6. The hydrated, augmented response is sent to the client.

How authentication works with the proxy module

Traditionally apps built for Bitbucket would have to verify the permissions for every request sent from your app. Now you can delegate some of that responsibility to Bitbucket. The proxy module lets Bitbucket provide user credentials, check permissions, and forward the authenticated requests to your app’s backend service.

As an added benefit, the proxy module allows you to expose the APIs of your service to be called from outside of Bitbucket and still rely on Bitbucket to authenticate and authorize any incoming requests.

Examples

These examples demonstrate how to use some of the main features of the proxy module.

Object hydration

Object hydration allows your app to respond to proxied API requests with a minimal amount of data for a resource and Bitbucket will fill in the rest of the data from the Bitbucket database. For complete details, see the page about Object hydration.

For example, let’s say you want to build an app that will display an example of pull request best practices. The app could display an existing pull request that demonstrates good pull request techniques. This exemplary pull request would then be displayed on a repo page in a repository.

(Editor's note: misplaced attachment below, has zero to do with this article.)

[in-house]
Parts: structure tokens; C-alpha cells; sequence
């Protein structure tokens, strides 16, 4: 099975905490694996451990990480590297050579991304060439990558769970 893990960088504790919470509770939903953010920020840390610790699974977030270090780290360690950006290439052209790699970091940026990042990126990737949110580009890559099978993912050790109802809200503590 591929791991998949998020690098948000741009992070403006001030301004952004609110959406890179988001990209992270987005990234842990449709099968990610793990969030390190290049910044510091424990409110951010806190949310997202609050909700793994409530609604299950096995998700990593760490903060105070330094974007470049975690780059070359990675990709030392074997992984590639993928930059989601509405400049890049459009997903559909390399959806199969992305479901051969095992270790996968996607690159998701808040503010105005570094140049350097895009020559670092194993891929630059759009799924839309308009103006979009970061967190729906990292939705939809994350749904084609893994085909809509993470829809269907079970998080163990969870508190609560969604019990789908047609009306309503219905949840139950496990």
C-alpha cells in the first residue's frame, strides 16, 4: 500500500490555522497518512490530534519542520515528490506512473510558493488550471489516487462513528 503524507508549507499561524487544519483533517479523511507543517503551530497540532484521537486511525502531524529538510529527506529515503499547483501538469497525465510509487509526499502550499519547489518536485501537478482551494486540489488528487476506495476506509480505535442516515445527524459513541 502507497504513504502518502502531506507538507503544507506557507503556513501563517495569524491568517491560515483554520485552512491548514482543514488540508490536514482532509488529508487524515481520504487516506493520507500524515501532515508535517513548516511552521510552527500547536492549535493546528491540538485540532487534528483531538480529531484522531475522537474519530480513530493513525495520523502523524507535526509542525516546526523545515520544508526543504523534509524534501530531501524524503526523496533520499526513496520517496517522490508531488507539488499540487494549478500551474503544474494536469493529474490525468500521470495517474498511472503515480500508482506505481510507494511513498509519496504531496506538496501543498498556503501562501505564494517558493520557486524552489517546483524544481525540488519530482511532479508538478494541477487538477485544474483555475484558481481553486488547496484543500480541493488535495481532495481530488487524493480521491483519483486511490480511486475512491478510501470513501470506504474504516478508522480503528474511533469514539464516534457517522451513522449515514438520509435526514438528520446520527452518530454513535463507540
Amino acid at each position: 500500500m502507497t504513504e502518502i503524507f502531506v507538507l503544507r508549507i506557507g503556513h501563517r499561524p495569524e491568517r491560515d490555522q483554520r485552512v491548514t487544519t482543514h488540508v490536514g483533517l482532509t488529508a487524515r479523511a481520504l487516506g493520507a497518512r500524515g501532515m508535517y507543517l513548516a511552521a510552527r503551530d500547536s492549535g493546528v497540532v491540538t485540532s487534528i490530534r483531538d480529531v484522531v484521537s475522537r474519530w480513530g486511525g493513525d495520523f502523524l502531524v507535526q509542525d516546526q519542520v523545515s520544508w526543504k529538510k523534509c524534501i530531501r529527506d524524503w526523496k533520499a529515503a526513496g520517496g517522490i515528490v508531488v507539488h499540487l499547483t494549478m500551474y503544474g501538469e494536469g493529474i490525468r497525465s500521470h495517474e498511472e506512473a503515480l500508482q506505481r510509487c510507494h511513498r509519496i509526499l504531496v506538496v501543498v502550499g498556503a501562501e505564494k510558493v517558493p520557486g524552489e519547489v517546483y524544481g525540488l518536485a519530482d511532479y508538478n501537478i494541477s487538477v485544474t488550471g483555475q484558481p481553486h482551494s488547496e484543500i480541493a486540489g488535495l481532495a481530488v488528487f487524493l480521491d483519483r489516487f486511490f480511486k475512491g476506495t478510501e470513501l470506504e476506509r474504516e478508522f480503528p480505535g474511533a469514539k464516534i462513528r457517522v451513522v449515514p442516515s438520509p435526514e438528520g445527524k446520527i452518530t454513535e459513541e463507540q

The proxy module definition to support this might look like this:

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"modules": {
  "proxy": {
    "/exemplary-pullrequest/{repository}": {
      "destination": "/exemplary-pullrequest?repository_uuid={repository.uuid}"
     }

In the previous example, the path definition is capturing the {repository} context parameter. Capturing context parameters like this allows them to be reference as nested properties of the captured parameters in the destination property in a similar fashion.

For objects that belong to another object (for example, a repository belongs to either a user or team) a parent object may need to be resolved in order to resolve the child object. For this example, the app is only capturing the {repository} object, which works provided a UUID is used to capture the repository object. If instead a repository slug was used in the ingress URL, the URL would also need to capture the {target_user} object, representing the account that owns the repository. This is because a repository slug doesn't uniquely identify a repository across accounts.